Obama and First Lady Michelle Obama filed a joint tax return, according to White House spokesman Jay Carney, in which they reported adjusted gross income of $798,674. “About half of the first family’s income is the President’s salary; the other half is from sales proceeds of the President’s books,” Carney wrote in a blog post on the White House Web site. “The Obamas paid $162,074 in total tax.” Obama’s effective federal income tax rate is 20.5 percent. The Obamas also released their Illinois income tax return and reported paying $31,941 in state income tax.
In contrast, his likely rival in the November general election, former Massachusetts Governor Mitt Romney, has so far only released an estimate of his 2011 taxes, indicating an effective tax rate of 15.4 percent on earnings mostly from investment income (see Romney Does Reversal on Releasing Tax Returns). Romney filed for an extension on Friday, as he has done in previous years. He and his wife Ann paid $3.4 million in estimated taxes on their joint return, but estimated that they will have only $3.2 million in tax liability for last year.
The Obamas reported donating $172,130—approximately 22 percent of their adjusted gross income—to 39 different charities. The largest donation was a $117,130 contribution to the Fisher House Foundation, a scholarship fund for the children of fallen and disabled soldiers. The President is donating the after-tax proceeds from his children’s book to the cause.
The Bidens also released their 2011 federal income tax returns, along with state income tax returns for both Delaware and Virginia. The couple filed joint federal and combined Delaware income tax returns. Jill Biden filed a separate non-resident tax return for the state of Virginia. Together, they reported adjusted gross income of $379,035. The Bidens paid $87,900 in total federal tax for 2011. They paid $13,843 in Delaware income tax and $3,614 in Virginia income tax. The Bidens contributed $5,540 to charity in 2011.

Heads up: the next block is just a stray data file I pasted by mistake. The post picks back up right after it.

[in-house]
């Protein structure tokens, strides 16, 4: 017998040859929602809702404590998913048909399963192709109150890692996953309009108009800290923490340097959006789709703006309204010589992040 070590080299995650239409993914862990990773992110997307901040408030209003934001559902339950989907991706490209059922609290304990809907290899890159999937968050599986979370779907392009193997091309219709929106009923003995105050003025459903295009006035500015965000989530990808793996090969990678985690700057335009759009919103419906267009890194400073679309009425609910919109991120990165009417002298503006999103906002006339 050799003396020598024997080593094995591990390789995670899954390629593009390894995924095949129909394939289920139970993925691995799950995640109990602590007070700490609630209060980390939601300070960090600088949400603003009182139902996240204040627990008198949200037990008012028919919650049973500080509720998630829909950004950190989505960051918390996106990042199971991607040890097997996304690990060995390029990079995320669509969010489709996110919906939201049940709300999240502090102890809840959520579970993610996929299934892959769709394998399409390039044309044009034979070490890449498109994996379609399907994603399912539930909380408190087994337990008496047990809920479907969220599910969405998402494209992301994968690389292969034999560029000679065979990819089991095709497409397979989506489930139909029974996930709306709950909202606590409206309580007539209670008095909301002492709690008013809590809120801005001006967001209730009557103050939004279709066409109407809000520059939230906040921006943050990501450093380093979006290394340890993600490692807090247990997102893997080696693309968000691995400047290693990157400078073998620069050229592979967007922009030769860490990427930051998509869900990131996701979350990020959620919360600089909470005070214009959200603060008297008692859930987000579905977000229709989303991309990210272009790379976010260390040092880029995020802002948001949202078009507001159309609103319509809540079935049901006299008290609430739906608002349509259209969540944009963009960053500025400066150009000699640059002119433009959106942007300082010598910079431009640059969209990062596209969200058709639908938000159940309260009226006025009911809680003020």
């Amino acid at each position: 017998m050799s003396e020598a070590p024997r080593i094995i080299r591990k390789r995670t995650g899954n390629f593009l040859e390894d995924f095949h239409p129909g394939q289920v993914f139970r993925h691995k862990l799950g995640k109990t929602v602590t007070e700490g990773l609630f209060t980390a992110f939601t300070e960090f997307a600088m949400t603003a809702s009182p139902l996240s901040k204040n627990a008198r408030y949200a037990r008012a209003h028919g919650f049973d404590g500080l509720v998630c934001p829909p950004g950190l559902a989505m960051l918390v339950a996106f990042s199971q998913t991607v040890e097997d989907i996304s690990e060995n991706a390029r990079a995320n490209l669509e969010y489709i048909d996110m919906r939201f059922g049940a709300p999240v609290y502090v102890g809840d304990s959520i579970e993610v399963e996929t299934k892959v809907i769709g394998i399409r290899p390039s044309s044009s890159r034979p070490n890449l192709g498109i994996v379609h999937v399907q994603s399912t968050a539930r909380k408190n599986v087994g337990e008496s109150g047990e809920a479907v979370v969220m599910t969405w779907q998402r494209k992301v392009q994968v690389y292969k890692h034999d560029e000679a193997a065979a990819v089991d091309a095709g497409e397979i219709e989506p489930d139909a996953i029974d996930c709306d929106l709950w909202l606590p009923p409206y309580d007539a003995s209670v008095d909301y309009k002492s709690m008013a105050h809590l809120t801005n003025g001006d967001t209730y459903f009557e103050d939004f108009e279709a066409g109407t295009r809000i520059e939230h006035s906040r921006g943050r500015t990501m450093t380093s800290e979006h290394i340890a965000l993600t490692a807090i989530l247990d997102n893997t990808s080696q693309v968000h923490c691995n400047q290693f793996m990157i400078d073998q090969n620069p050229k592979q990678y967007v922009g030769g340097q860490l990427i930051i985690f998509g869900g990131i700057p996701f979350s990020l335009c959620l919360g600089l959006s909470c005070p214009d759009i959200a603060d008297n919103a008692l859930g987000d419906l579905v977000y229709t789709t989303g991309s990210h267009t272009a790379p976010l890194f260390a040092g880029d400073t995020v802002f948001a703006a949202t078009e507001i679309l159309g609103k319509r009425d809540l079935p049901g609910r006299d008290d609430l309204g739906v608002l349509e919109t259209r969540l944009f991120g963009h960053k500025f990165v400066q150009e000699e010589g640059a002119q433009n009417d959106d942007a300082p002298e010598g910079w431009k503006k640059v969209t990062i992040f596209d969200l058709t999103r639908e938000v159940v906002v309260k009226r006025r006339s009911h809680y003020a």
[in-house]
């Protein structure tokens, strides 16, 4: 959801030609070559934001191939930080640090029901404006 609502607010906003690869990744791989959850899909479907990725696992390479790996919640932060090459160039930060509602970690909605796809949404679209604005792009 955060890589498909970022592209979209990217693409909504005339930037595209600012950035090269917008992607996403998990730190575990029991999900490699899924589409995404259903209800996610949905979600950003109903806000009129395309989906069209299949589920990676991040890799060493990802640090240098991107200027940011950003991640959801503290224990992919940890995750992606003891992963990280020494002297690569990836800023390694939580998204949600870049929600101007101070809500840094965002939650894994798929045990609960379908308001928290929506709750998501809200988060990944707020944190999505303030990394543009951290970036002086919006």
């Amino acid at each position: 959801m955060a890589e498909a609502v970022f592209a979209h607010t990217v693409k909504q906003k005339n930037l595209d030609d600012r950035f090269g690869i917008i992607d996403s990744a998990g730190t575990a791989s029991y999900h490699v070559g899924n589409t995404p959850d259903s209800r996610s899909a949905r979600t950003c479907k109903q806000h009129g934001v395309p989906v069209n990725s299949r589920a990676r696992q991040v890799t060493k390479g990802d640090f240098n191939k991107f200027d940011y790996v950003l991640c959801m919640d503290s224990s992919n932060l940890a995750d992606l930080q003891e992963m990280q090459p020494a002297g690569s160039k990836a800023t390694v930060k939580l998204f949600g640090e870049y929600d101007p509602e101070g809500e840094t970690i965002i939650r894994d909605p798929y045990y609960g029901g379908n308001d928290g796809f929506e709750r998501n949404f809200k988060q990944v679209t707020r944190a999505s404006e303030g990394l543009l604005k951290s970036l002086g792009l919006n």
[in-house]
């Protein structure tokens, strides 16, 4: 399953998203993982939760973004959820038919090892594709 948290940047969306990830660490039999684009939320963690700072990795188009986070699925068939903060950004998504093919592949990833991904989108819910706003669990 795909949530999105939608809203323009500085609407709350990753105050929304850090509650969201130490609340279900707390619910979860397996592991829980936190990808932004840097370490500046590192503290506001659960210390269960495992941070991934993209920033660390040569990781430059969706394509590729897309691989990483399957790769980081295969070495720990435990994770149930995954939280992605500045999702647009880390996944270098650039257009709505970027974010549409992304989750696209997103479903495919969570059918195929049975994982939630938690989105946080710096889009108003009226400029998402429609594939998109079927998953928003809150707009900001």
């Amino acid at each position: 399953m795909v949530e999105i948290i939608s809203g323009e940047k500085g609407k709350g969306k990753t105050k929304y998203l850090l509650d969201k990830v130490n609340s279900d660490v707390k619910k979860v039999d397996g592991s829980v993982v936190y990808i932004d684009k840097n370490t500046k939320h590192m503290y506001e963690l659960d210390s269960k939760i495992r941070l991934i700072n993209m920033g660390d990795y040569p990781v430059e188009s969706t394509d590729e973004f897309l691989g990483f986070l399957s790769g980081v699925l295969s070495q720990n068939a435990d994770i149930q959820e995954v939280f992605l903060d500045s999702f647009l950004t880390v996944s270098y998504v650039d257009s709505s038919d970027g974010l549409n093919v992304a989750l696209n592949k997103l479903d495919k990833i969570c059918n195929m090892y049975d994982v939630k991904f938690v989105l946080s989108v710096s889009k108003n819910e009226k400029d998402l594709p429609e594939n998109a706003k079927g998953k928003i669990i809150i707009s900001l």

Obama has been pushing for the so-called “Buffett Rule” in recent months, named after billionaire Warren Buffett, under which millionaires and billionaires would need to pay a minimum tax rate of 30 percent (see Obama Says Congress Will Vote on “Buffett Rule” Millionaire Tax).
Congress is expected to vote on the legislation as soon as next week, perhaps Monday according to some reports. However, the bill is not expected to pass amid widespread opposition from Republicans, who have derided the proposal as a political campaign maneuver.
“The President believes we must reform our tax system which is why he has proposed policies like the Buffett Rule that would ask the wealthiest Americans to pay their fair share while protecting families making under $250,000 from seeing their taxes go up,” wrote Carney. “Under the President’s own tax proposals, including the expiration of the high-income tax cuts and limitations on the value of tax preferences for high-income households, he would pay more in taxes while ensuring we cut taxes for the middle class and those trying to get in it.”
On Thursday, as part of the effort to push for passage of the Buffett Rule, the White House Web site debuted a Buffett Rule Calculator to show taxpayers how many millionaires pay a lower effective tax rate than them. The Buffett Rule is intended to ensure that millionaires and billionaires don’t pay a lower effective tax rate than their secretaries. The proposal stems from a New York Times editorial that Buffett wrote last year called “Stop Coddling the Super-Rich,” in which he noted how the Tax Code allows wealthy investors like him to claim tax breaks that lower their effective tax rates below middle-class wage earners.
Once again this tax season, the White House Web site is also offering another tax season tool, the Federal Tax Receipt. Like the Buffett Rule Calculator, it is an interactive tool that allows taxpayers to enter in their income and tax amounts, but in the case of the tax receipt, it will give taxpayers a rough estimate of how much and what percentage of their tax dollars is being spent on various federal programs and services.
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